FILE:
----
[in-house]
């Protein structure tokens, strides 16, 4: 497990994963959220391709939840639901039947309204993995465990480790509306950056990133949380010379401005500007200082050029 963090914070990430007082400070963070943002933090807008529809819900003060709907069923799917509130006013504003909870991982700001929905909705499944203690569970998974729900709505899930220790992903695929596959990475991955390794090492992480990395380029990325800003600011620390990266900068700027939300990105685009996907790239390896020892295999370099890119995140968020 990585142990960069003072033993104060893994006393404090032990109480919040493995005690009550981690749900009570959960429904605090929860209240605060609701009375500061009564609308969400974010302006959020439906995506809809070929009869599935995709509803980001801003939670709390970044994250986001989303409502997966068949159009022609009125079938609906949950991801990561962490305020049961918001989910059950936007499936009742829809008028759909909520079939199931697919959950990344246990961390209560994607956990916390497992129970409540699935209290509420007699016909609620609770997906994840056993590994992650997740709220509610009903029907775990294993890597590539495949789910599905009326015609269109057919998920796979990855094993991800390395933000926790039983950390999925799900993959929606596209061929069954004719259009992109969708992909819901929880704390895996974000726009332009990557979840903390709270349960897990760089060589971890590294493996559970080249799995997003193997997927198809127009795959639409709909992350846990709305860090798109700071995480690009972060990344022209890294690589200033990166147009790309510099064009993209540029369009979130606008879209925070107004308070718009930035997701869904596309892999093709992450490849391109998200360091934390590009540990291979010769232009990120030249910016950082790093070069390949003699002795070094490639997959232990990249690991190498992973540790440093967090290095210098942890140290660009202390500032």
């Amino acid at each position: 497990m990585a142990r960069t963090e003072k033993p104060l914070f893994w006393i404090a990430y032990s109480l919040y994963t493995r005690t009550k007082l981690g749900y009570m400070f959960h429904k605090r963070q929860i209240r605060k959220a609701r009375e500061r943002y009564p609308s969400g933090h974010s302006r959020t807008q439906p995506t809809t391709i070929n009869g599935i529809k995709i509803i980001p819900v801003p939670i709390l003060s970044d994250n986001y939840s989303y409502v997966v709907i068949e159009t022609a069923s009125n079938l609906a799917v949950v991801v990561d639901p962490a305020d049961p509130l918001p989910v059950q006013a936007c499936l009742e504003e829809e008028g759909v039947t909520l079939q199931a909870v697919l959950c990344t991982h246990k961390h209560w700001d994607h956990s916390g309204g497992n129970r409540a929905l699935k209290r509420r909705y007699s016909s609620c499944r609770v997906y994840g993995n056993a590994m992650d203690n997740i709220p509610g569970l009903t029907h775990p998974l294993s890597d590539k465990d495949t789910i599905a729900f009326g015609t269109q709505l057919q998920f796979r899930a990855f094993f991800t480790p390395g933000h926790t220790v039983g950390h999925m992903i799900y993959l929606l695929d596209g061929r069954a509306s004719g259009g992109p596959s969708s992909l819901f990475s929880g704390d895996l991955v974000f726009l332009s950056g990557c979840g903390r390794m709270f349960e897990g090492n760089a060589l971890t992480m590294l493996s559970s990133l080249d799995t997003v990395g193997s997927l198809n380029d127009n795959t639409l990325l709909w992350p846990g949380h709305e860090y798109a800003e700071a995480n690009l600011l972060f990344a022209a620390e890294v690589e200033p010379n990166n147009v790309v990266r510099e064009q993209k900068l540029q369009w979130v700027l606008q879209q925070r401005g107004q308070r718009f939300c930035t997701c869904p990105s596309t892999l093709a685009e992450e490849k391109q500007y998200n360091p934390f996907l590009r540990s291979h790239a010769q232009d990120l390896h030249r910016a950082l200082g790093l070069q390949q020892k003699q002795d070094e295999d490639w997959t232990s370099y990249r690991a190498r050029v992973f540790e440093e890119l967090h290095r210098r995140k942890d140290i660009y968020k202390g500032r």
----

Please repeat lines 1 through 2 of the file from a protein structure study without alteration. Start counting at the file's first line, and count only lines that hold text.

[in-house]
């Protein structure tokens, strides 16, 4: 497990994963959220391709939840639901039947309204993995465990480790509306950056990133949380010379401005500007200082050029 963090914070990430007082400070963070943002933090807008529809819900003060709907069923799917509130006013504003909870991982700001929905909705499944203690569970998974729900709505899930220790992903695929596959990475991955390794090492992480990395380029990325800003600011620390990266900068700027939300990105685009996907790239390896020892295999370099890119995140968020 990585142990960069003072033993104060893994006393404090032990109480919040493995005690009550981690749900009570959960429904605090929860209240605060609701009375500061009564609308969400974010302006959020439906995506809809070929009869599935995709509803980001801003939670709390970044994250986001989303409502997966068949159009022609009125079938609906949950991801990561962490305020049961918001989910059950936007499936009742829809008028759909909520079939199931697919959950990344246990961390209560994607956990916390497992129970409540699935209290509420007699016909609620609770997906994840056993590994992650997740709220509610009903029907775990294993890597590539495949789910599905009326015609269109057919998920796979990855094993991800390395933000926790039983950390999925799900993959929606596209061929069954004719259009992109969708992909819901929880704390895996974000726009332009990557979840903390709270349960897990760089060589971890590294493996559970080249799995997003193997997927198809127009795959639409709909992350846990709305860090798109700071995480690009972060990344022209890294690589200033990166147009790309510099064009993209540029369009979130606008879209925070107004308070718009930035997701869904596309892999093709992450490849391109998200360091934390590009540990291979010769232009990120030249910016950082790093070069390949003699002795070094490639997959232990990249690991190498992973540790440093967090290095210098942890140290660009202390500032």